In addition to talking to visitors, your website copy is also having a conversation with search engines. When you use the right words on your site, you’re essentially telling these search engines what your business is all about. It’s also known as SEO. Just like in real life, when you communicate effectively, you make strong connections. In this case, search engines get a clear picture of your website’s purpose and relevance. That means they’ll be more inclined to show your site to the right people in search results. 

How Do I Write Good Website Copy?

So, now you know what website copy is and why it’s important. But how do you write good website copy for your site? Hire a copywriter. We’re kidding, mostly. Hiring a copywriter is a great way to effectively tell your business’s story in a compelling way without having your own team take the time to do it. But we understand that not everyone has the resources to do that. That’s why we’re sharing our copywriting secrets!

Get to the point.

We put this one first because it’s the most important. From the wise words of Donald Miller, “If you confuse, you lose.” You want to tell your website visitors what your business does as quickly and in as few words as possible. Attention spans are short, after all. We know you want to tell visitors everything about your business — and you can. Just keep that information to blogs and subpages. The pages in your main navigation should be easy to understand and lead your visitor to the desired outcome, like joining your email list, completing your contact form or buying a product. If someone wants more information, a clean sitemap will help them find it on your subpages.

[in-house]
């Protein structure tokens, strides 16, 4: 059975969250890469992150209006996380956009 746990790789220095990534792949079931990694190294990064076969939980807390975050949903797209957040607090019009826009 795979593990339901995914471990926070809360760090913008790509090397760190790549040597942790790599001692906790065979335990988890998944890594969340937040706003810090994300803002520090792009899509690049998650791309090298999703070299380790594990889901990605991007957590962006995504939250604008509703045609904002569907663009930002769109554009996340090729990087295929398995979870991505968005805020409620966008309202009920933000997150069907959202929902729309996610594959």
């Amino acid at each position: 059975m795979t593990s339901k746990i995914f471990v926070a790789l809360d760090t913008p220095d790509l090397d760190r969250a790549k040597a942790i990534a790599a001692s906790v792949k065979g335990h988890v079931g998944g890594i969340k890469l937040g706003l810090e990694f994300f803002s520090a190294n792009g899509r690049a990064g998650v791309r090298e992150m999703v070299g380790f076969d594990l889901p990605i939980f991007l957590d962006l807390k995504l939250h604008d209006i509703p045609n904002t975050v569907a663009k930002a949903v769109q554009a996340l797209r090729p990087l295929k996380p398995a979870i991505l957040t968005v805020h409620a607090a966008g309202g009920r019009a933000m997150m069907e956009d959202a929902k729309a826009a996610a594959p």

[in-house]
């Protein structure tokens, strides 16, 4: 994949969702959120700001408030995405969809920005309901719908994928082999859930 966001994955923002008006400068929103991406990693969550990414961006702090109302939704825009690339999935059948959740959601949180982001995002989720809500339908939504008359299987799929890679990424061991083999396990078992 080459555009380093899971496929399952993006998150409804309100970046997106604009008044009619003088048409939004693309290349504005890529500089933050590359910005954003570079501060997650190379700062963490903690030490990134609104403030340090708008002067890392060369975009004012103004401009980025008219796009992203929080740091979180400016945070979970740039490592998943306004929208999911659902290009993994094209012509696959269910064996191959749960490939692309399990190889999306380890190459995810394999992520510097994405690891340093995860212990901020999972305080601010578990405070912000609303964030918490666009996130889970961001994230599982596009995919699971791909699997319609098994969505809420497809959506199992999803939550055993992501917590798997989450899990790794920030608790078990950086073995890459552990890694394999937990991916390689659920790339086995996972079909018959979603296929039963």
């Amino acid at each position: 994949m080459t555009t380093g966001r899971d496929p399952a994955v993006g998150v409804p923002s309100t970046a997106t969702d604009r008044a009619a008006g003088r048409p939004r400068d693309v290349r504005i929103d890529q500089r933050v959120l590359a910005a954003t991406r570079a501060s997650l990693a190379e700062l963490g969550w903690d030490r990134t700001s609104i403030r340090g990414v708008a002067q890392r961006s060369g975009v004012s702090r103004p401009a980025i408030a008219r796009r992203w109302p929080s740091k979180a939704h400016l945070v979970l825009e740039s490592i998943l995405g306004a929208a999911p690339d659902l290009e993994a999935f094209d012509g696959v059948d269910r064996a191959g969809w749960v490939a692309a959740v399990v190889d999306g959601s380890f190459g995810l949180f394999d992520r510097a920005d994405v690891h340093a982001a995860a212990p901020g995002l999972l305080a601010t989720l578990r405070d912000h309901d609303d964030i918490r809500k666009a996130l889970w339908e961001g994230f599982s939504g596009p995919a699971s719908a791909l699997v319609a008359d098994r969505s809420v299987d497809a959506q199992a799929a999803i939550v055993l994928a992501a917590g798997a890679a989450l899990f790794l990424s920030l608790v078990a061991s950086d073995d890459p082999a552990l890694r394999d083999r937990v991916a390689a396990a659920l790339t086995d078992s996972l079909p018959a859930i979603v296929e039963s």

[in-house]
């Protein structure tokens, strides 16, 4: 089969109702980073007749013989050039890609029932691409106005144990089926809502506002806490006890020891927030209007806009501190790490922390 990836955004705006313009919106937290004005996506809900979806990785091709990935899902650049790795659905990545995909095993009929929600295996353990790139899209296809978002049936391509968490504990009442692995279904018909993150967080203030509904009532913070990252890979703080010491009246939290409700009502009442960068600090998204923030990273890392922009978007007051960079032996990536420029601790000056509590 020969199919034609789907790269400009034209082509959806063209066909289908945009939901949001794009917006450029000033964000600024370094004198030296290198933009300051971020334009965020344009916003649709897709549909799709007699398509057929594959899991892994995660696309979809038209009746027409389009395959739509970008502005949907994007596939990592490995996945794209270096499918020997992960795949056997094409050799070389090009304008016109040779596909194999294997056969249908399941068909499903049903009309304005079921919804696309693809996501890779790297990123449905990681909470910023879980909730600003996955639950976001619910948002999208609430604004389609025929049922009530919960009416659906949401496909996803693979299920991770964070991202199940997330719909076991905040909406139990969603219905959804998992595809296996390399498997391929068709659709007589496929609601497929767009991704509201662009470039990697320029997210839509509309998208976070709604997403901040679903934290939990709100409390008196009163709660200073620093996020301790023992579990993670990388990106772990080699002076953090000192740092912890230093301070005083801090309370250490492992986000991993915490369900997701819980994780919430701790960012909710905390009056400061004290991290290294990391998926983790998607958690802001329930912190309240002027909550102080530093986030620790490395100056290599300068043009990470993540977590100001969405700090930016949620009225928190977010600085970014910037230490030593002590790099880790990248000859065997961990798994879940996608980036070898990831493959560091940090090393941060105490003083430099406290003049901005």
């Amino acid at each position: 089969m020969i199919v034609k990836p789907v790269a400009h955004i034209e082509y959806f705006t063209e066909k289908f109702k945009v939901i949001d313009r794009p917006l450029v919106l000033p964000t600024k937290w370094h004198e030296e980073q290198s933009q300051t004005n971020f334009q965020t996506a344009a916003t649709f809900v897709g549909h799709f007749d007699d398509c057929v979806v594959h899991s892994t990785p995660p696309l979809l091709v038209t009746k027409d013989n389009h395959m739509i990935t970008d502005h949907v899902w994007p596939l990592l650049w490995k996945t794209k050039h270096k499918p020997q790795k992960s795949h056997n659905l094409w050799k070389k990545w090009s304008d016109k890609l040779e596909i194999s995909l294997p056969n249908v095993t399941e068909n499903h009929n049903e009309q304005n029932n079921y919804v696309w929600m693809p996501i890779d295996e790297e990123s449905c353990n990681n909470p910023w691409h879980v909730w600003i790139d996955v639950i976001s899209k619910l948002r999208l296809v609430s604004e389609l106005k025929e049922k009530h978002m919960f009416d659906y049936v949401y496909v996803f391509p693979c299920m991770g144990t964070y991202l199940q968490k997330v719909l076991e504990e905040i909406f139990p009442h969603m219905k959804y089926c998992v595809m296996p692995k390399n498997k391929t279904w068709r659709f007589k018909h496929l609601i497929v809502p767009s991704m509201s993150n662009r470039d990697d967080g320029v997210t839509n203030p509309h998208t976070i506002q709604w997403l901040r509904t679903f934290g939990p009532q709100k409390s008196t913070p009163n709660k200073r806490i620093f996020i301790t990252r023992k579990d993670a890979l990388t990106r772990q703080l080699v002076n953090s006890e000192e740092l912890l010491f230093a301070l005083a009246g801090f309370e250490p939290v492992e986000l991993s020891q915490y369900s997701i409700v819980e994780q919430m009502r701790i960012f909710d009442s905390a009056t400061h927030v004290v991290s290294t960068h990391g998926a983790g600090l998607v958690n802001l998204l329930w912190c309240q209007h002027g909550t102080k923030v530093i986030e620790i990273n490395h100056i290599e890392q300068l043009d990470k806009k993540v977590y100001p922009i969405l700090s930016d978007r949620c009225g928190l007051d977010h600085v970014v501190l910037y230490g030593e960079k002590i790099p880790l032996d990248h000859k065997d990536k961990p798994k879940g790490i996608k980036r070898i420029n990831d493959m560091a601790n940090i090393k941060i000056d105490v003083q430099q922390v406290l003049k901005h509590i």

Get organized.

Odds are, you don’t have everything you need when you first set out to write your website copy. You’ll likely need to get with different departments and gather information. This is when organization pays off. Make a list of your questions, and keep all the answers in one place so you have them readily available when you start writing. 

Choose a naming convention that works for you too. There’s nothing worse than knowing you have the information you need, but you can’t find it because it’s named “Untitled Document (12)” instead of “HR Information: Careers Page.” Trust us. We learned that lesson the hard way, so you don’t have to.

Set deadlines.

Sometimes a deadline is the motivation you need to actually get it done. Not to mention that getting behind on website copy can put your whole project behind, and no one wants that. Our recommendation is to give yourself one week for information gathering. When you send out those requests to your colleagues, be sure to give them a deadline to respond as well. As far as the writing itself, give yourself two weeks. Any longer than that, and you’ll just put it off because “you have plenty of time.” Again, trust us on that one.